ARPU = total revenue in period X / number of users in period X

  1. Return on ad spend (ROAS)

Every marketer’s favorite, ROAS determines how much revenue your advertising has generated. This can help you identify the most effective channels and creatives.

By looking at ROAS alongside CAC, you’ll see not just the cost of acquiring users, but how much revenue those new users bring in. 

ROAS = (total revenue from ad campaign / total campaign spend) x 100

How do I optimize for high user acquisition?

As with all marketing activity, winning at user acquisition means keeping on top of your numbers and taking action to continually optimize your approach. 

User acquisition - optimize UA process

Here are some tips to make your UA work harder: 

  • Approach the right users. Knowing your audience, what motivates them, and where they hang out, is the first step to serving up relevant, engaging messaging that converts. It also stops you wasting your marketing budget on people unlikely to use your app.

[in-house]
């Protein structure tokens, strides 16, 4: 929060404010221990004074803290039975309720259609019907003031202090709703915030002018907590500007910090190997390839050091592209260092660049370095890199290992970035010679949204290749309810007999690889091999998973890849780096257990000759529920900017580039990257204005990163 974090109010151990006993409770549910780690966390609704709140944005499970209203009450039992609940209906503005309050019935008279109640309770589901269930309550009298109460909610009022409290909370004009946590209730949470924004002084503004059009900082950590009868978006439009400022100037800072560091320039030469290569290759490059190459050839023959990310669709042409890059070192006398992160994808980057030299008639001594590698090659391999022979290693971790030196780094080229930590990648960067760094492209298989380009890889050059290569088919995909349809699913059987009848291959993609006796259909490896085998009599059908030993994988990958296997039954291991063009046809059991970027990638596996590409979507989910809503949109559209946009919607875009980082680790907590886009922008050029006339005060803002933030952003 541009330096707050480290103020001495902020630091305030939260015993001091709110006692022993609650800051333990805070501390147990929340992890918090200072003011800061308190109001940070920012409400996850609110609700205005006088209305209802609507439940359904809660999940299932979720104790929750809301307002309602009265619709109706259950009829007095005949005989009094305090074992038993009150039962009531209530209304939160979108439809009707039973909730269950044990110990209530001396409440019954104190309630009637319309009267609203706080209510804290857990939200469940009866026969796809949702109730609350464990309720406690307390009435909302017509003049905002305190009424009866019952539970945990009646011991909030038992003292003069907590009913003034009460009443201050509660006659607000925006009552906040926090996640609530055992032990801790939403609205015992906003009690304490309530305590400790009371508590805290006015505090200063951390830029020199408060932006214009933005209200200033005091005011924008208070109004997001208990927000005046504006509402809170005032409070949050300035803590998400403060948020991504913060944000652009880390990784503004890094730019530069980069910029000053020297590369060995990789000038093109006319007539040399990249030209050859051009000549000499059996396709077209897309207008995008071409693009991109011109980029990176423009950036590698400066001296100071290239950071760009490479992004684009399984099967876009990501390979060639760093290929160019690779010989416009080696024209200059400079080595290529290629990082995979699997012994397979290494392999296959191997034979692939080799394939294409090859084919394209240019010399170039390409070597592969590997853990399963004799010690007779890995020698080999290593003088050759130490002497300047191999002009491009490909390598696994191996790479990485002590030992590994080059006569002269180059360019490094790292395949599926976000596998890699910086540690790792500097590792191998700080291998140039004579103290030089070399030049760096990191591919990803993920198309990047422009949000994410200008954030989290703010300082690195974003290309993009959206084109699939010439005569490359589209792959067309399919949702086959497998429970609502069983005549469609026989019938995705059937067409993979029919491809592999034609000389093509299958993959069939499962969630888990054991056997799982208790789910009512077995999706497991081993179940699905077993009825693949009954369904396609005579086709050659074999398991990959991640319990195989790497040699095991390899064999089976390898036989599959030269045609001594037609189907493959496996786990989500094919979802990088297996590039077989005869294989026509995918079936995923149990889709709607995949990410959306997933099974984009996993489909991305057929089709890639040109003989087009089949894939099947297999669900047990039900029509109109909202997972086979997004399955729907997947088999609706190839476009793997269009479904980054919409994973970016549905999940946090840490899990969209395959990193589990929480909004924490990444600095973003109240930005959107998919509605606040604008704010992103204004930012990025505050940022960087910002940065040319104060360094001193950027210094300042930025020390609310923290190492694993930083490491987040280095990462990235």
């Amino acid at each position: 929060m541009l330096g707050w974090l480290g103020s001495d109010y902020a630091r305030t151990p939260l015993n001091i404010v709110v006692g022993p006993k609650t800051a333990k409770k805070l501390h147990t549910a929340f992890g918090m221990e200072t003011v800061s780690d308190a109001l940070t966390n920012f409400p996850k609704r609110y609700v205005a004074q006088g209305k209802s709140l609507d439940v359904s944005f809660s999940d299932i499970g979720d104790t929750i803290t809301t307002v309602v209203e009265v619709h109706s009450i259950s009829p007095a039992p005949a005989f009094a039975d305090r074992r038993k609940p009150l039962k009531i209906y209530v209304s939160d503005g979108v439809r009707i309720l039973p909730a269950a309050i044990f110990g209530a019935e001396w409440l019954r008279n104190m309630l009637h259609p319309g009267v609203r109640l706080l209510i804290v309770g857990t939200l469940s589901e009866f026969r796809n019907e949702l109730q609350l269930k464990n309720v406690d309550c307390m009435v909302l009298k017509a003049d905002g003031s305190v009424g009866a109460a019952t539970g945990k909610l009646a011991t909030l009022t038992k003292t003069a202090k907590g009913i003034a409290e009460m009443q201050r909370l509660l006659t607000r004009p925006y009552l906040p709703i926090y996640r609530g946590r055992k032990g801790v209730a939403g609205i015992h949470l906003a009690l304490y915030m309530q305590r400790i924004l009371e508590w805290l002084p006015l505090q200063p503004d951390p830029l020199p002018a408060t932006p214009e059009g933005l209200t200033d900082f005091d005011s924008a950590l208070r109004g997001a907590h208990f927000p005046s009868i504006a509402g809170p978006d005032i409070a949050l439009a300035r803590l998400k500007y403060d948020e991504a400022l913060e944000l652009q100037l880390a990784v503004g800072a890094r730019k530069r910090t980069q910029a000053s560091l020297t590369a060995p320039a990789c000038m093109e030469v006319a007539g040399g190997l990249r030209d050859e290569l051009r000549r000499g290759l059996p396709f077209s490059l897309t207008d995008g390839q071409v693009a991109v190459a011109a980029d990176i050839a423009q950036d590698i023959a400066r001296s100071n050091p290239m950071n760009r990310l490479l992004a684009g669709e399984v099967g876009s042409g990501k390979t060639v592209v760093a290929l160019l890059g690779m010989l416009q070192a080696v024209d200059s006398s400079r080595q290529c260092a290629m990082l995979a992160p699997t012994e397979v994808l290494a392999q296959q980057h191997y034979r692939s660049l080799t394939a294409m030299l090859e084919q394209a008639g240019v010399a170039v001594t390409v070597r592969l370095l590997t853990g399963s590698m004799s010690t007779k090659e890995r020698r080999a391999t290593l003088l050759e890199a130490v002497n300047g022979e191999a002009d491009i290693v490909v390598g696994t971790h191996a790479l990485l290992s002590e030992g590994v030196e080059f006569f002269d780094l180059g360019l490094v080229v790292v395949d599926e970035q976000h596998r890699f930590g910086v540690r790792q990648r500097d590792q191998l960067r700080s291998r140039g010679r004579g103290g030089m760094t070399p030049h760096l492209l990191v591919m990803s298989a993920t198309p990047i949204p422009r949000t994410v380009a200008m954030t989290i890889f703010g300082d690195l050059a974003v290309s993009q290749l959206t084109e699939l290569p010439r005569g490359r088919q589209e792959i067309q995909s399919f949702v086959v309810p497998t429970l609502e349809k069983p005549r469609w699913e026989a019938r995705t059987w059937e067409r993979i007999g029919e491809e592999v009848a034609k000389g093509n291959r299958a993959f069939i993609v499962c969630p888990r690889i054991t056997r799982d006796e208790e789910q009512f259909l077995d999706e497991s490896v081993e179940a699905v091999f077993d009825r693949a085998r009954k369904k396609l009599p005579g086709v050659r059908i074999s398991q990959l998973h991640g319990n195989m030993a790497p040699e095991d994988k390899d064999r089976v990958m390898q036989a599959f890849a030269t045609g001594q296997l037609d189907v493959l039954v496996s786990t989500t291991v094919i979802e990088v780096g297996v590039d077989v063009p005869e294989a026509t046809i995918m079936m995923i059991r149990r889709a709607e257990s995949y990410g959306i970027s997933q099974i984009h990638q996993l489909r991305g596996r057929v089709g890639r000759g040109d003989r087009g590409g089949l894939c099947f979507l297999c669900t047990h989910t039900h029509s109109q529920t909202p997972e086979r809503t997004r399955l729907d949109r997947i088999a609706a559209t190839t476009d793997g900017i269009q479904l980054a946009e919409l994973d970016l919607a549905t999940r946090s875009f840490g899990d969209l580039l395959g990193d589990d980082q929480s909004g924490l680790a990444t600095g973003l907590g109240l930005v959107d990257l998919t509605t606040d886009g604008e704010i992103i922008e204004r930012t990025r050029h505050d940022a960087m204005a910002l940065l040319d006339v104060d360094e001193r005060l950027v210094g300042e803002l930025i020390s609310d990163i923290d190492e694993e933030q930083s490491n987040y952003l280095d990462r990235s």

• Build your content strategy. Content marketing is an effective, great-value way to demonstrate your app’s value and connect with potential users. Try creating blogs, articles, and videos, leveraging your own social media to share them far and wide. 
  • Perfect your creatives. A/B testing lets you compare different versions of your ads to identify the most appealing copy and designs.  
  • Nail your app store listing. The app store is the final step in the user’s journey to downloading your app, so give it everything. Make sure your copy sparkles and your visuals show your app in its best light – you can even add preview videos. 
  • Offer a taster. You know the phrase “show, don’t tell”? Well, video demos and free trial periods can make all the difference in convincing potential users of your app’s value. 
  • Know your attribution. Mobile measurement and attribution tools can help you pinpoint the sources of your highest-quality users, so you know where to allocate future budget.

UA common challenges

Now you’ve got lots of UA ideas, you’ll be keen to get started. But before you dive in, there are a few challenges to be aware of:

  • Ad fatigue: advertising is a key component of most UA campaigns, but mobile users are becoming blind to ads or even blocking them. The key is to make sure your creative is top quality and you’re reaching the right audience at the right time.